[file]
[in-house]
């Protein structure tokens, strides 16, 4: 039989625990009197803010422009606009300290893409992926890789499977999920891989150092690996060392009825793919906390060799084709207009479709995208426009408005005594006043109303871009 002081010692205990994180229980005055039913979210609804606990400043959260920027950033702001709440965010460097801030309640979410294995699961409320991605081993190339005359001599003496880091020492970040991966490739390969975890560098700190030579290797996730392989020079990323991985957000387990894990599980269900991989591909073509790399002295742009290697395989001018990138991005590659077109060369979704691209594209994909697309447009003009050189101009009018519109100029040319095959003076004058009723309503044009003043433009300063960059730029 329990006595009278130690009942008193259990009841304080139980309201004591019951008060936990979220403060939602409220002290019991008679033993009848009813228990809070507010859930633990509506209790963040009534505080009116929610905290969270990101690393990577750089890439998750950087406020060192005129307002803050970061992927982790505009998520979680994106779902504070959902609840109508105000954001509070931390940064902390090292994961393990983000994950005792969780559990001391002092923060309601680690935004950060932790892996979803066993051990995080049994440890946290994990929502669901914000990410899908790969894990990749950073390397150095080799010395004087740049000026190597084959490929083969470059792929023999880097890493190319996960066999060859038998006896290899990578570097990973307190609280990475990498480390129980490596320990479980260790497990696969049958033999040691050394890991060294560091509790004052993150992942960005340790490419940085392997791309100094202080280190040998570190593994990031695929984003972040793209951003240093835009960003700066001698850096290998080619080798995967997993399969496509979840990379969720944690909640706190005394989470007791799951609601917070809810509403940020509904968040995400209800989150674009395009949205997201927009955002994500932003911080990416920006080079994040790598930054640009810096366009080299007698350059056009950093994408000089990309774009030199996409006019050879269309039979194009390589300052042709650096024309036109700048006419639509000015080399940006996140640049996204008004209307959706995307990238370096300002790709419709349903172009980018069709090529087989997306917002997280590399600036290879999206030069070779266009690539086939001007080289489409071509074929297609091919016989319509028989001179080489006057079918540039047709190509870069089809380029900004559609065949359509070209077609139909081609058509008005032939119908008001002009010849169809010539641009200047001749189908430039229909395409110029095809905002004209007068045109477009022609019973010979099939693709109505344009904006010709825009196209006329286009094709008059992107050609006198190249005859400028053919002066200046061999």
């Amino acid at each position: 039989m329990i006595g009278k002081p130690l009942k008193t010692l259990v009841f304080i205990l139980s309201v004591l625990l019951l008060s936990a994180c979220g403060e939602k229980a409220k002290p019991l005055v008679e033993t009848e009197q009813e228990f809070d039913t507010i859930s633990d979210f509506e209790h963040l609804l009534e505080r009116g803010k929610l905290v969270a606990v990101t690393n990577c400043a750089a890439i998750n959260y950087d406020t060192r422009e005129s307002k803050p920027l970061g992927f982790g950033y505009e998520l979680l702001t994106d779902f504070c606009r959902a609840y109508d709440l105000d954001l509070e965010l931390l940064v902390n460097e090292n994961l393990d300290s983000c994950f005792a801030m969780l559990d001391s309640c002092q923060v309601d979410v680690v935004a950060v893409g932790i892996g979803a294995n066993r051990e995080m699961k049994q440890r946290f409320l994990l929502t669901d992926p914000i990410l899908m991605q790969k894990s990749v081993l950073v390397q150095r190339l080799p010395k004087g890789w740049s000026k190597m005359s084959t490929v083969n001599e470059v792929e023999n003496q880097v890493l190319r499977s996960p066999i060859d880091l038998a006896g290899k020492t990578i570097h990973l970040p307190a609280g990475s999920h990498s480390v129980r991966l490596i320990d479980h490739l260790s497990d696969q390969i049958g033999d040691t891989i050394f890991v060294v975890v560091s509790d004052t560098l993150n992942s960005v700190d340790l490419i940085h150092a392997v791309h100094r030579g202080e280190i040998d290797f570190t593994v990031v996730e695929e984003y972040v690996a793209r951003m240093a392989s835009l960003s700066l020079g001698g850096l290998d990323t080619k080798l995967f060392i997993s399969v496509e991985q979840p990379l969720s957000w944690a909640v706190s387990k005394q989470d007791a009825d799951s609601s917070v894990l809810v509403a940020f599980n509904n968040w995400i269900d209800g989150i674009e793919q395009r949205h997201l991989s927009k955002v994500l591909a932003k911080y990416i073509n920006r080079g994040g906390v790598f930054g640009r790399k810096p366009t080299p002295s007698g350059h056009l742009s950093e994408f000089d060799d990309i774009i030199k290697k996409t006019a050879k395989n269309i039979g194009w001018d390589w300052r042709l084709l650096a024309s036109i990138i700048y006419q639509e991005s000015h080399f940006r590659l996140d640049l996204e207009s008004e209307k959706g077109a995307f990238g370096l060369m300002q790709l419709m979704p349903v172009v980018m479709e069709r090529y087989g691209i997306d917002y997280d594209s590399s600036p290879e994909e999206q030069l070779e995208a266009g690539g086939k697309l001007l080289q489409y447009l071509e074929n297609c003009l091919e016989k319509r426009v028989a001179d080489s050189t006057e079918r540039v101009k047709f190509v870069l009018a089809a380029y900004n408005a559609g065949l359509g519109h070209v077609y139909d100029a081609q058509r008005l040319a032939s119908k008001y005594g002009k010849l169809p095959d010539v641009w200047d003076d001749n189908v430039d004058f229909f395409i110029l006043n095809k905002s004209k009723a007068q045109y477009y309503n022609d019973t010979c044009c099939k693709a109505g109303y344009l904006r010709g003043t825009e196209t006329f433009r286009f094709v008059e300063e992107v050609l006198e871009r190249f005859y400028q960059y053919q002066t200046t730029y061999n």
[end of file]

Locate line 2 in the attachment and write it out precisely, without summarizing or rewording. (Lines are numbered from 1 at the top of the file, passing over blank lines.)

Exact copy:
């Protein structure tokens, strides 16, 4: 039989625990009197803010422009606009300290893409992926890789499977999920891989150092690996060392009825793919906390060799084709207009479709995208426009408005005594006043109303871009 002081010692205990994180229980005055039913979210609804606990400043959260920027950033702001709440965010460097801030309640979410294995699961409320991605081993190339005359001599003496880091020492970040991966490739390969975890560098700190030579290797996730392989020079990323991985957000387990894990599980269900991989591909073509790399002295742009290697395989001018990138991005590659077109060369979704691209594209994909697309447009003009050189101009009018519109100029040319095959003076004058009723309503044009003043433009300063960059730029 329990006595009278130690009942008193259990009841304080139980309201004591019951008060936990979220403060939602409220002290019991008679033993009848009813228990809070507010859930633990509506209790963040009534505080009116929610905290969270990101690393990577750089890439998750950087406020060192005129307002803050970061992927982790505009998520979680994106779902504070959902609840109508105000954001509070931390940064902390090292994961393990983000994950005792969780559990001391002092923060309601680690935004950060932790892996979803066993051990995080049994440890946290994990929502669901914000990410899908790969894990990749950073390397150095080799010395004087740049000026190597084959490929083969470059792929023999880097890493190319996960066999060859038998006896290899990578570097990973307190609280990475990498480390129980490596320990479980260790497990696969049958033999040691050394890991060294560091509790004052993150992942960005340790490419940085392997791309100094202080280190040998570190593994990031695929984003972040793209951003240093835009960003700066001698850096290998080619080798995967997993399969496509979840990379969720944690909640706190005394989470007791799951609601917070809810509403940020509904968040995400209800989150674009395009949205997201927009955002994500932003911080990416920006080079994040790598930054640009810096366009080299007698350059056009950093994408000089990309774009030199996409006019050879269309039979194009390589300052042709650096024309036109700048006419639509000015080399940006996140640049996204008004209307959706995307990238370096300002790709419709349903172009980018069709090529087989997306917002997280590399600036290879999206030069070779266009690539086939001007080289489409071509074929297609091919016989319509028989001179080489006057079918540039047709190509870069089809380029900004559609065949359509070209077609139909081609058509008005032939119908008001002009010849169809010539641009200047001749189908430039229909395409110029095809905002004209007068045109477009022609019973010979099939693709109505344009904006010709825009196209006329286009094709008059992107050609006198190249005859400028053919002066200046061999």